Some plot points I'm not clear on:

Why didn't the Federation start evacuating what they could with the fleet they have (even bringing roundabouts and shuttles)? Didn't the Romulans still have a fleet of their own to start evacuations? Wouldn't Romulus have been flooded with Ferengi etc offering Romulans passage for a price?

Speaking of which, if the Romulan sun went supernova, how could there be enough time for the Federation to build a fleet or anyone to come to the rescue?

Also, was the emotional alien woman with Scottish accent a Romulan? I assume her demeanor precludes being a Vulcan. Also, why did the Romulan talking to the twin at the end have an Irish accent? Romulans have earth accents?

Um, the twin thing. *sigh* Was I supposed to think that both girls were raised with each other and Daj never told Picard she has an identical twin?! Sorry but I'm not buying that.

What was the deal with her mother? How did she know about Picard? If that was actually her mother and not a program pretending to be her, wouldn't she call Daj2 and tell her about her sister in danger?

Also, why would Picard spend all this time with Daj and not just SCAN her to find out if she's telling the truth?! Couldn't he get ahold of his ex Beverly and ask for help?

Also, why doesn't Picard have Irumotic Syndrome? I know not everything needs to be explained in the first episode, but I feel like his incurable-in- the-alternate-future disease should've gotten a brief mention. Maybe that was the reason Picard didn't remember Data's painting of Daj is hanging in his house?!

I don't want to say I hated this because I liked most of the acting (unexplained character accents not withstanding) and the "future" looked sufficiently cool (I don't mind the recycled use of Discovery FX in a few scenes, after all Starfleet stil uses Miranda class starships so I imagine legacy tech has its appeal). The cinematography was pretty good excepting for the tired overuse of sepia filters).

I wish they could've found a way to splice in the original physical model footage when they zoomed in on the Enterprise D. It looked obviously CGI. Barely any shots of ships in space for a Trek show, that was kind of a bummer. But overall, it was visually appealing.

But good God, the blaring tacky CSI soundtrack and the endless "wait, what, how can that be" moments marred what should have been an immersive fun experience.

To be fair, I'm going to rewatch after I play with the sound equalizer settings (to minimize the soundtrack as much as possible). Maybe some of my WTF questions were answered, I was just too distracted to hear them.

Stewart gives a great performance as always and so, plot and soundtrack problems aside, I'd say this was much better Discovery's first episode and I will watch episode 2 after I rewatch this.
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Jason R.
Thu, Jan 23, 2020, 3:25pm (UTC -6)
Re: DS9 S5: Rapture

"Yeah, well the Bajorans don't have a religion.

Religion exists to explain things that (so far) cannot be explained by reason like what comes after death, why are we here and so forth. You can accept the explanation which is called faith. The Bajorans know that the Prophets exist and that they watch over them. "

Prior to Sisko and Dax discovering the wormhole and actually talking to the Prophets directly (and documenting it) they didn't know the Prophets were real anymore than modern Christians know that Jesus (as the son of God) was real. They had a bunch of legends and stories same as modern religious people do today. They had the orbs of course, which are admittedly more impressive than your typical artifact what with the glowing and the sparkling - but then again for an advanced civilization like the Bajorans with holograms and space ships, maybe not proof of anything really.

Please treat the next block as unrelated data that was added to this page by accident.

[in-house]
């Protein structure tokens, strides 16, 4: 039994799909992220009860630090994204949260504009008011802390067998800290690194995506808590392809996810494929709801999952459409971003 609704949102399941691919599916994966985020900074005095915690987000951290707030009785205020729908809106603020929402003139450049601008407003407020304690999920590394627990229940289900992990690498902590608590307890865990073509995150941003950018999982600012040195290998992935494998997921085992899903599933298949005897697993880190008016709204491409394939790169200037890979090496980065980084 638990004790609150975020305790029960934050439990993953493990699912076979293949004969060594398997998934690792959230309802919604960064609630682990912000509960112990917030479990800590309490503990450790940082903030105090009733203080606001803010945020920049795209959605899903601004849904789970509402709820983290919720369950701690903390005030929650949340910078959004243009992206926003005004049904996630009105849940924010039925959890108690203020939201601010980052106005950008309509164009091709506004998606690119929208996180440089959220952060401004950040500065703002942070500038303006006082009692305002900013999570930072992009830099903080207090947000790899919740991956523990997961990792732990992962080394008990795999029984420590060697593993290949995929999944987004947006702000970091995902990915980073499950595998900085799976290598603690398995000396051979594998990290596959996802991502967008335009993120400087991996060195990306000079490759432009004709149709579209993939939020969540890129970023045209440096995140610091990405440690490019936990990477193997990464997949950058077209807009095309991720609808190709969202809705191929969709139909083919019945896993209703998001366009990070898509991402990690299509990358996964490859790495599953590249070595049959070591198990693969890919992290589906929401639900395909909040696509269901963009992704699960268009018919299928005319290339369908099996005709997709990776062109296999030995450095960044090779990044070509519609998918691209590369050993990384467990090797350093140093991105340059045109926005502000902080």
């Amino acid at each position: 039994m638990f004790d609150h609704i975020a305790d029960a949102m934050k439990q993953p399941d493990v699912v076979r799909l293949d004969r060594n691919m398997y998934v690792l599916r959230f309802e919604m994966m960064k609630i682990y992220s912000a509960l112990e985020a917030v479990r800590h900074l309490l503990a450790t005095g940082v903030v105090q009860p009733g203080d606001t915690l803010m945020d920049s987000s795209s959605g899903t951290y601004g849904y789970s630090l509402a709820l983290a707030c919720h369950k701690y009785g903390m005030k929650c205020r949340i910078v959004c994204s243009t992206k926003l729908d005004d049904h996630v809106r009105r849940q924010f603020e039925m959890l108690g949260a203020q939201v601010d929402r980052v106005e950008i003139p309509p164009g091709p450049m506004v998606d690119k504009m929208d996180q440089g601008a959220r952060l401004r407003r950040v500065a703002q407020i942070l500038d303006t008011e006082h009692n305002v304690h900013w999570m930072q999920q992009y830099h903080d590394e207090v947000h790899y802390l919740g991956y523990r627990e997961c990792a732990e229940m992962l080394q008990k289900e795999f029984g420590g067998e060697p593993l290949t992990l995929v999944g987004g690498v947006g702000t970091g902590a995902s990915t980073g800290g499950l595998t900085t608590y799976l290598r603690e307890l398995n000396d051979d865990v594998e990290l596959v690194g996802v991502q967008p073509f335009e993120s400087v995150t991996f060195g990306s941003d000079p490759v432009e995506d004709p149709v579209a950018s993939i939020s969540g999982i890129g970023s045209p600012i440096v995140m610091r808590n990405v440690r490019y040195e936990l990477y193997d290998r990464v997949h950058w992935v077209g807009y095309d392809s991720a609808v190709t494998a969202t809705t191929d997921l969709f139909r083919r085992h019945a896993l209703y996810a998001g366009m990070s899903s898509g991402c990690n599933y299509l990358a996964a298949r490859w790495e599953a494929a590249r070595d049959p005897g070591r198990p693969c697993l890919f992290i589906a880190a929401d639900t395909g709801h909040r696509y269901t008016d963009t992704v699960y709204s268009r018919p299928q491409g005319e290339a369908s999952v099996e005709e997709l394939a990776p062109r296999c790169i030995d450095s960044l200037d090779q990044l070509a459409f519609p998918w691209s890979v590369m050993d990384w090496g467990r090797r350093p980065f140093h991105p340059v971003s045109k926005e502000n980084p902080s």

Bottom line the Bajoran religion didn't cease being a religion overnight just because someone proved their Gods to be real.

Throughout DS9 there is this ambiguity about just what the prophets really want and why. That they exist is pretty obvious thanks to the events of Emissary, but their status as "Gods" is as much a matter of faith as anything a Christian or Buddhist believes today.

"Sisko talks to them a few times but there seems to be no scientific effort to contact these super powerful aliens that live nearby. It's is complete nonsense. "

I am not sure what you suggest the Federation should be doing to contact them. They only seem interested in talking to Sisko. Since the wormhole is their home, they kind of can speak to whomever they please. Is the Federation supposed to send probes to invade their home and force their engagement against their will? That would seem to be a violation of the PD not to mention incredibly stupid given that they are basically omnipotent within their domain.
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Peter G.
Thu, Jan 23, 2020, 3:15pm (UTC -6)
Re: DS9 S5: Rapture

@ James White,

The answer to this was alluded to a few times but never quite made clear: because the Bajorans wouldn't stand for it. No Sisko, no Bajoran membership. I think in the end Starfleet's hands were tied and they had no choice in the matter.
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James White
Thu, Jan 23, 2020, 2:40pm (UTC -6)
Re: DS9 S5: Rapture

@Peter G

Interesting take. One question - if what your saying is true, and Starfleet held this opinion of Sisko, then why wasn't he relieved of command?
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Peter G.
Thu, Jan 23, 2020, 2:11pm (UTC -6)
Re: DS9 S5: Rapture

@ Booming,

While I agree that the Federatin not taking the Prophets seriously was always a stupid omission in the series, I could come up with a head canon that makes sense of it.